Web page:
• Uncommon Commentary
[Syndicated columnists for Agence Global, affiliated with The Nation. This site includes commentary by William O. Beeman, Richard Bulliet, Juan Cole, Mark Hertsgaard, Rami G. Khouri, Patrick Seale and Immanuel Wallerstein.]

• Virtually Islamic
["This blog is written by Dr Gary R. Bunt, a Lecturer in Islamic Studies at the University of Wales Lampeter, and Programme Director for the MA Islamic Studies. An early version of this blog started in 2000, but it assumed its present form in 2003; my first website in this research area – Islamic Studies Pathways - started in 1996 (a long time ago in ‘web years’). This blog is an attempt to draw together headlines and commentary associated with all aspects of Islam, Muslims and the Internet – to augment and update the content of my academic publications in that research area."]

• Your Middle East
["We’re doing what BBC, CNN and the rest of the mainstream media can’t. Disrupting the global newsflow with a unique digital media about the Middle East and North Africa. Launched at the end of 2011, Your Middle East is a new type of media that is network based, fast-moving, lean, and grassroots – closely connected to events on-the-ground. We're different, dynamic and closer to reality! By engaging citizen journalists, bloggers, tweeters and combining that with newswires, professional writers and high-profile commentators we provide a much more interesting soup than what a traditional media company can ever produce. We would like to invite you to join us on our journey towards bringing the Middle East closer to the rest of the world. It is our great hope that you will find Your Middle East useful, interesting and important. Your Middle East is privately owned and funded; an entirely independent company that receives no kind of support or financing from any special interests. ground. We're different, dynamic and closer to reality."]

• Waq al-Waq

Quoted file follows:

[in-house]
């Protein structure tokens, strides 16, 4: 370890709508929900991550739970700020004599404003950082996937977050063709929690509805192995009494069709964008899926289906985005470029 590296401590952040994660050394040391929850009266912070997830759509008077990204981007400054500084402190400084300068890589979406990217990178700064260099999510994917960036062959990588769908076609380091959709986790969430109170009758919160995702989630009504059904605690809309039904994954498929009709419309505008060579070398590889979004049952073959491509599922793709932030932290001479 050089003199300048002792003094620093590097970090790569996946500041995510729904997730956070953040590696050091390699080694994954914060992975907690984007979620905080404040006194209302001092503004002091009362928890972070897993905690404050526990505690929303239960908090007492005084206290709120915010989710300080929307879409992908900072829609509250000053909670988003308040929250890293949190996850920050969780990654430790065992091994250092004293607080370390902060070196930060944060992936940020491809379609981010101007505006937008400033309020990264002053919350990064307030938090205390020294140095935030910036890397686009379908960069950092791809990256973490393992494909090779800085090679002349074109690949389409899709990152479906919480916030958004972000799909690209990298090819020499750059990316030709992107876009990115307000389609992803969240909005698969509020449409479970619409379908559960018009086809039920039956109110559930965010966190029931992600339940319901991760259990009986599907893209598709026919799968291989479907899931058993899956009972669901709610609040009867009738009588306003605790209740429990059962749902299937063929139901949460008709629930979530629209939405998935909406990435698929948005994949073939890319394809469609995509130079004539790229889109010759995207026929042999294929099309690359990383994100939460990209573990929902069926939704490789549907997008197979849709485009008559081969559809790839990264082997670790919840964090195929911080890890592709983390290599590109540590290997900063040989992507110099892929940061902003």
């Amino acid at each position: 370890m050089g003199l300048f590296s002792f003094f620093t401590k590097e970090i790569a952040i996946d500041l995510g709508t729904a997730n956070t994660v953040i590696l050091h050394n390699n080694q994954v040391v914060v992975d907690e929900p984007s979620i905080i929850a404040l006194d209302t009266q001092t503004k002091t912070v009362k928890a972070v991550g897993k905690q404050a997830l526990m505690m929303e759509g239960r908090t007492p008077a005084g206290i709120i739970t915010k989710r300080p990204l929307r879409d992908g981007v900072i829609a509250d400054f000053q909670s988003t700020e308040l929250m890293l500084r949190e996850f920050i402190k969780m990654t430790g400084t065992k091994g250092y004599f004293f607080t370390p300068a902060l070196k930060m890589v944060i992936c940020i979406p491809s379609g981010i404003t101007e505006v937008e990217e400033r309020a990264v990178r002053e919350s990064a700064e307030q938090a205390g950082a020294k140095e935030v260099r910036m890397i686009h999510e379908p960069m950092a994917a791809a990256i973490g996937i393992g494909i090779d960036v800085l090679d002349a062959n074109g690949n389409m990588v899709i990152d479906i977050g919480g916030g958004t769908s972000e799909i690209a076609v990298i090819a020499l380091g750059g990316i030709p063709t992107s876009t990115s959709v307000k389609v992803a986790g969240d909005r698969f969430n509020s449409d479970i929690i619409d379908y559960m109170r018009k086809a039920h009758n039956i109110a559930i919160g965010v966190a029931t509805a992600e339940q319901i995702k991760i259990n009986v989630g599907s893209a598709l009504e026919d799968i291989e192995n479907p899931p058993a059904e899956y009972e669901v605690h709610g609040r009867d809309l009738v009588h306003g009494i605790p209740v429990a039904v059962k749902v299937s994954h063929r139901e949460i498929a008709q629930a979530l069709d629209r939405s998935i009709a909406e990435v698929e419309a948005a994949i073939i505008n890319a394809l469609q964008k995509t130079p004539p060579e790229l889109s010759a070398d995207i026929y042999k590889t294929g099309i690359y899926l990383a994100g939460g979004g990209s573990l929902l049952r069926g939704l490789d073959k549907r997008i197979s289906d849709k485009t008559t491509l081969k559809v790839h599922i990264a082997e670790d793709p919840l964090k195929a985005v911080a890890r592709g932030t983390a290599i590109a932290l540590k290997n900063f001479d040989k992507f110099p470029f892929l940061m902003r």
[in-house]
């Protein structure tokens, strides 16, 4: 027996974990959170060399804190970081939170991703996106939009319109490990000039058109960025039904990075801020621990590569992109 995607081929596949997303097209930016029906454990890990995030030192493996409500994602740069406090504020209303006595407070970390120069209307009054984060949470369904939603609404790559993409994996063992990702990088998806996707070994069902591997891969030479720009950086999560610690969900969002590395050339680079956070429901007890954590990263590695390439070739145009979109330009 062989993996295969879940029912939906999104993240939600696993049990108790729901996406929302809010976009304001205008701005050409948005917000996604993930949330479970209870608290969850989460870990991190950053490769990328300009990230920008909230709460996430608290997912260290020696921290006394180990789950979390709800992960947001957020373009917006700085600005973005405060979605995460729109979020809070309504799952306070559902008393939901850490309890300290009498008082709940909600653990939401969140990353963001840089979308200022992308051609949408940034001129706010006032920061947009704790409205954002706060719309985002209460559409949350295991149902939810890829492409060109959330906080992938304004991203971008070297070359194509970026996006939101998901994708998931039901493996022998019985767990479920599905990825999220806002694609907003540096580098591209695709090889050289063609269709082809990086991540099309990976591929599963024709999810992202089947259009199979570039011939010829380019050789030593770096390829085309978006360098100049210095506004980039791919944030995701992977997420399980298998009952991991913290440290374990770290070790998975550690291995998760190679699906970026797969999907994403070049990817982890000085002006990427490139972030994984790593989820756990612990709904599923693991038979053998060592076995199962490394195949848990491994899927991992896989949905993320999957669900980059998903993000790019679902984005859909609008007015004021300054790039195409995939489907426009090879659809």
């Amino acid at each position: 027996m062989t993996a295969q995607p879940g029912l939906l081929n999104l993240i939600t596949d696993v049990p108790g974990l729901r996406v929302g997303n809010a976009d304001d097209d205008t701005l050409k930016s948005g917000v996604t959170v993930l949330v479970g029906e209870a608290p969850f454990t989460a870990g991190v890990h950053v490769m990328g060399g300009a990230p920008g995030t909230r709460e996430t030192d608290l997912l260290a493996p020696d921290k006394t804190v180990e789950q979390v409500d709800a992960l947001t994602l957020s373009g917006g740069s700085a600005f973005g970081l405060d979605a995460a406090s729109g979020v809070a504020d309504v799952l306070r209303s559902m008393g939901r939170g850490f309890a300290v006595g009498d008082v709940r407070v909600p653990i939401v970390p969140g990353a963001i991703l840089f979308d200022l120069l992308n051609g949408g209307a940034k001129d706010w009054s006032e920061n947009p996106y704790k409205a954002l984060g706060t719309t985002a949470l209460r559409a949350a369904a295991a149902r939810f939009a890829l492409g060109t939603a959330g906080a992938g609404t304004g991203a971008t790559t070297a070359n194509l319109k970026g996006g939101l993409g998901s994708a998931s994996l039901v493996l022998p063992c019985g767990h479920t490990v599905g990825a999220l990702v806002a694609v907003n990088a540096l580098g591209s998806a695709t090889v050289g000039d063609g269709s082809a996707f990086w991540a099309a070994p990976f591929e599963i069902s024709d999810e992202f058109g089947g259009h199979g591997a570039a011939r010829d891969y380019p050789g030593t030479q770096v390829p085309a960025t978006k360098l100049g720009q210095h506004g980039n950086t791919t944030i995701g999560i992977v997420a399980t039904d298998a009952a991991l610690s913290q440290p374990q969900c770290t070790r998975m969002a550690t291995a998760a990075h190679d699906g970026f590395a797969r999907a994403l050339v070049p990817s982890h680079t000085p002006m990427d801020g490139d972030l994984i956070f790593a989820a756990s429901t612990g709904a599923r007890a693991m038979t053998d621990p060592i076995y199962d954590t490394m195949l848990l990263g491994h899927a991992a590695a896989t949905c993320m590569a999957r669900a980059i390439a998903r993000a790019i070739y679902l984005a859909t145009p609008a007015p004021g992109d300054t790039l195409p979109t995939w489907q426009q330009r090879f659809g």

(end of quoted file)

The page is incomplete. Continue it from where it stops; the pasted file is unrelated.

["This blog was started for a few reasons. We both have been studying Yemen for years, and as the country has risen in importance, the quality of discussion has declined. We wanted to contradict some other individuals, blogs and commentators who have no experience in Yemen or with Arabic, and who turn the facts to fit their opinions. We feel that presenting a thoughtful and nuanced discussion of Yemeni affairs, based in knowledge of its history and culture is in the best interest of all. That said, this is not an academic blog, and provides a lighter tone than our other publications, and also allows us to indulge our unhealthy interests in medieval swords and mysterious islands that color Yemeni history."]



•Searchable Lisân al-‘Arab and four other Arabic lexicons

• Word Reference (Arabic-English and English-Arabic)

Tâj al-‘Arûs of al-Zabîdî (pdfs of Kuwait edition)


• Albawaba
[General "Yahoo"-like site, also called "The Middle East Gateway"]

• Islam and Islamic Studies Resources (Alan Godlas)
[Information for the study of Islam, Qur'an, hadith, the Sunnah, Shi'ism and Heterodox Movements Sufism and Sufi Poetry Islam in the modern world, militant Islam, jihad, Islamist or extremist Muslims, and terrorism, Islam in Iraq, Muslim women, Islamic art, architecture, music, as well as Islamic history, theology, philosophy, and Arabic and other Islamic languages such as Persian, and religion in general.]

• Islamic Studies Pathways [Gary R. Bunt's Academic Guide to Islamic Resources on the Internet]

• Middle East Studies Internet Resources
["Columbia University's collection of Middle East Studies Internet Resources is an on-going compilation of electronic bibliographic resources and research materials on the Middle East and North Africa (in the broadest sense) available on the global Internet, created under the purview of the Middle East Studies Department of Columbia University Libraries. Electronic resources from the Middle East are organized by region, country and subject. All materials are arranged to encourage an awareness of authorship, type of information, and subject. The scope of the collection is research-oriented, but it also provides access to other gopher and web sites with different or broader missions."]

• Middle East Virtual Library